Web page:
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Microsoft BI Conference 2007

By Steve Jones,

This is the first annual Microsoft BI Conference, being held in Seattle and I have to say that after one day I'm impressed. This is a smaller Microsoft conference, not the scale of a TechEd or a PDC, but it's done well and so far I have to say I've learned a lot.

I came up here with the idea that this was a new event for Microsoft and to see if they could convince me that the BI market is truly growing, maybe even taking off, and that it's a set of technologies worth learning. To be open about it, a "believer" at Microsoft invited me up here on a press pass and arranged for the conference admission. Red Gate has covered my travel and expenses, so I'm truly a guest up there.

That being said, I've never been a big believer that BI will be more than a niche or truly catch on, but I was open to being proven wrong, so I decided to make the trip up here. I'll say that it's sunny for one of the few times that I've been in Seattle, which goes a long way towards putting me in a good mood. I'll try to break down the conference in a few ways for those of you that are wondering if you should try to attend next year.


The conference is broken down into a few different tracks. There's a series of "Chalk Talks" going on constantly, which are like the "Cabana" sessions that I've seen at TechEd or other events. They're sessions without Powerpoint: a short introduction from the moderators and then a discussion or a Q&A on a technology. Today I attended one with Len Wyatt and Dave Wickert on lessons learned from Project Real. It was mostly focused on Analysis Services and after 10 minutes of Dave and Len explaining some of the background and what they learned, the audience asked a lot of SSAS questions. I didn't completely understand, but people seemed pleased with answers and the session was packed.

There are also tracks on Business Value, Client Applications, the BI Platform from an IT perspective, Partner training, and Customer Experiences. The sessions seem fairly well matched to the tracks and there's a good spread. My one complaint is the same as other conferences, there are often good sessions that are going on at the same time, but there's no good way around that.

Today I sat in on a promotion from HP, which was half a session on Premier Bankcard's implementation of BI and half HP talking about BI. To their credit, it was mostly a BI presentation about some of the things you need to do for a successful project and not too much marketing. I also sat in on a moderated panel by Bill Baker with three CTOs that talked about their ROI and projects and what has worked. There was a non-profit, a county government, and a corporation. Bill does a great job of presenting and this one was very interesting. Some more comments on this next week.

I also sat in on a customer presentation, Clalit Health care from Israel and that was very interesting. They've been doing BI for 12 years and I hope to get more information from them over the next couple months on things they've learned and done.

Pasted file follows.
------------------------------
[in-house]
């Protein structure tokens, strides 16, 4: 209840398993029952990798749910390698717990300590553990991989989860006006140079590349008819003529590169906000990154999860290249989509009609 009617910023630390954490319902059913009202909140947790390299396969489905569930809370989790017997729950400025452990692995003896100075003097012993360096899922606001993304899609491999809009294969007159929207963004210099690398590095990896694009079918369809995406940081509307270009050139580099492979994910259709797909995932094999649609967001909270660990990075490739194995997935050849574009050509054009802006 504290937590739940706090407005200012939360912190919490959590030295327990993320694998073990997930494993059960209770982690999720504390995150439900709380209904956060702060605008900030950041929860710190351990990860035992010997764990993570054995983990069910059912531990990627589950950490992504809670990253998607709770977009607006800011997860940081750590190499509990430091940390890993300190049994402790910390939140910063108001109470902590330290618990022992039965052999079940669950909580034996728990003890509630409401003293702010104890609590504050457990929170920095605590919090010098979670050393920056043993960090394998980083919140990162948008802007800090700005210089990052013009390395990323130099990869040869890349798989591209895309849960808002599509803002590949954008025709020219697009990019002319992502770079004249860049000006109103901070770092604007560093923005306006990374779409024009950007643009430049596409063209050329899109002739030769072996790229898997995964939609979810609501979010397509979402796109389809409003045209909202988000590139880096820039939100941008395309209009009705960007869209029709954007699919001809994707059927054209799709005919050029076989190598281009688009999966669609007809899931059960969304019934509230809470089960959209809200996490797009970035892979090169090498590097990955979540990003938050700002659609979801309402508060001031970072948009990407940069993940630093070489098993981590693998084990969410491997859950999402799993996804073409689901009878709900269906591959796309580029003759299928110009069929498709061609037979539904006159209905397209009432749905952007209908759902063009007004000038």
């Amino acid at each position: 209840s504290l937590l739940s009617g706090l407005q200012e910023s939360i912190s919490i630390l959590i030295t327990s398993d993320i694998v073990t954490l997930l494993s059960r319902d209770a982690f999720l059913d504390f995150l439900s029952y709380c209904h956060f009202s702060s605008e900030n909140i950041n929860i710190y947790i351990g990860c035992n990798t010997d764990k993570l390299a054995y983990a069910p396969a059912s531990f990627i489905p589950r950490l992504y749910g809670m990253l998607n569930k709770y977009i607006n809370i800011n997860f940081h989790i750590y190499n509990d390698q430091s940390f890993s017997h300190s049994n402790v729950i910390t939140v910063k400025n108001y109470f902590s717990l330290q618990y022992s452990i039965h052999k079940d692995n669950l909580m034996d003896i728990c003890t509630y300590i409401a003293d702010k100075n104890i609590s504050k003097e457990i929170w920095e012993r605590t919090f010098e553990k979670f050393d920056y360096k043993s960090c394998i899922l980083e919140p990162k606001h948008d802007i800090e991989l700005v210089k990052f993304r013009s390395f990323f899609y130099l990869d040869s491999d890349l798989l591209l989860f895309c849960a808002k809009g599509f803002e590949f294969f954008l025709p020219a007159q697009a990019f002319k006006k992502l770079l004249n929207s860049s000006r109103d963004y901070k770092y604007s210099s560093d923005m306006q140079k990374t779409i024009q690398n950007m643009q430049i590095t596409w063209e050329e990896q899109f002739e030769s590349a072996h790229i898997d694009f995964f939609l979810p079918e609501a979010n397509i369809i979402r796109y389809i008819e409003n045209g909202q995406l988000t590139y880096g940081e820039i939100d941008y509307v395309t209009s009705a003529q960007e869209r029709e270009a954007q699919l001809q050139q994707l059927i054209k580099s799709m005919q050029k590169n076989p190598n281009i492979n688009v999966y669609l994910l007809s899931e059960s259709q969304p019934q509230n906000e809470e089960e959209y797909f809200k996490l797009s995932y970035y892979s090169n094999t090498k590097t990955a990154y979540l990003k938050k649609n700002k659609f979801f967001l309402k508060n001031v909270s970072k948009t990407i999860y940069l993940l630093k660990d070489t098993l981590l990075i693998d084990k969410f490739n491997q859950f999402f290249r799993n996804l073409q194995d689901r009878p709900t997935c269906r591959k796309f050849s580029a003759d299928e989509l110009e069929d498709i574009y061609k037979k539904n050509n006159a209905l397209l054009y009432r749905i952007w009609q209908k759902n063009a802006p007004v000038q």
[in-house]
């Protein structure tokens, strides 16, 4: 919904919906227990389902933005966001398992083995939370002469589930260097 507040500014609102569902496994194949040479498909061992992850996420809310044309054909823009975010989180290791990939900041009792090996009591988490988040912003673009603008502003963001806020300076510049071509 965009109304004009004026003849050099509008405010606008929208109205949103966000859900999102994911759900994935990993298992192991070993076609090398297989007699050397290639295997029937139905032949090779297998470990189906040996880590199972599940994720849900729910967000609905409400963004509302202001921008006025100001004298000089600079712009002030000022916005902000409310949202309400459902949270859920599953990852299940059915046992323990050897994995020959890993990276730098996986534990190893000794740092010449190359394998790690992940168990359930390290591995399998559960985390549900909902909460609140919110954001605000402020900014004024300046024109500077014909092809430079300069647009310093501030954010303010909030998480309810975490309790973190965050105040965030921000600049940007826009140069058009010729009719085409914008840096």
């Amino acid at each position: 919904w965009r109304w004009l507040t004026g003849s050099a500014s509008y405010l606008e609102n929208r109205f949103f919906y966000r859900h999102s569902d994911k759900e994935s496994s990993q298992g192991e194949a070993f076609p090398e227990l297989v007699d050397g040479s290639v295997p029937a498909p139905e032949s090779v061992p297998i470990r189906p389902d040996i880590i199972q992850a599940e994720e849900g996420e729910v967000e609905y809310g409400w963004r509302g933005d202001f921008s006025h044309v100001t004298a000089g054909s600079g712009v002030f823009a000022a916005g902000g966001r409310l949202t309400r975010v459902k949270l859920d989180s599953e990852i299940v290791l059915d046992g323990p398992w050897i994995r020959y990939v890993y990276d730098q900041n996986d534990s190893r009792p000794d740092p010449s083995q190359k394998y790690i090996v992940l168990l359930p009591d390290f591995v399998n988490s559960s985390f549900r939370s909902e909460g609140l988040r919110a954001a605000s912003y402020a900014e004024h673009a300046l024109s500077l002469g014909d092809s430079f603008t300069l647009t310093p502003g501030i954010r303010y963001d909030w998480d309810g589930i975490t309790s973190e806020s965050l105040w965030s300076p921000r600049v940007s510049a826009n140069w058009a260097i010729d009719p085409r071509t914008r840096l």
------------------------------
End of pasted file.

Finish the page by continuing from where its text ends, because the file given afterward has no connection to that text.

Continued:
The last session I attended was a hands on, tips and tricks for SSAS by Robert Zare. It was packed with demos and code and moved quickly. I didn't understand most of what was presented, but I could see people were thrilled, it moved at a good pace and Robert did a great job presenting.


The first keynote this morning was from Jeff Raikes. It was a fairly typical Microsoft keynote, where the products fit, why MS is great, a couple demos showing off how easy it is to develop, and then 3 CTOs talking about how they are selling BI solutions to their clients. It started out ok, but there was way too much marketing in the talk.

The second keynote, yes there was a second, was Michael Treacy, of Treacy and company. A former MIT professor, book author, and speaker. He was great, talking about how businesses can grow and be more successful. I didn't agree with everything, but I thought he was a great speaker and made some great points. I would recommend hearing him if you get the chance.


This was not quite the spread that I see at TechEd, but it was nice. Food and beverages were nice with adult beverages available in the evening. Overall I thought the setup was nice, there was always water and coffee available and plenty of food during breaks.

The rooms all had good speakers and AV capabilities and things ran smoothly. Supposedly we'll get a DVD later of all the sessions.


This is a large conference. It feels larger than the PASS Summit and it supposedly has like 2000 people here, including MS attendees. It's a much different crowd of people and vendors than I've seen at PASS. People are more dressed up, there are more managers and business people than at most other events. I'd guess it's between 50-70% geeks rather than the 90% I see at the other SQL conferences. Overall it has a more formal feel than PASS. Not too formal, but definitely more of a business crowd.

There are also quite a few non-US attendees, more it seems, than at other events. Overall there are many smart people here and I hear lots of interesting questions from people, mostly on SSAS topics. I'm not sure it means BI is exploding, but at least for these few thousand, it's a way of life.


Overall I'm impressed. I was expecting a small event, a few hundred people, and that's not it. This is a full fledged event and everyone seems to be enjoying it. I'm not sold on BI, but I've learned some things and I'll be bringing more information over the next week or so.

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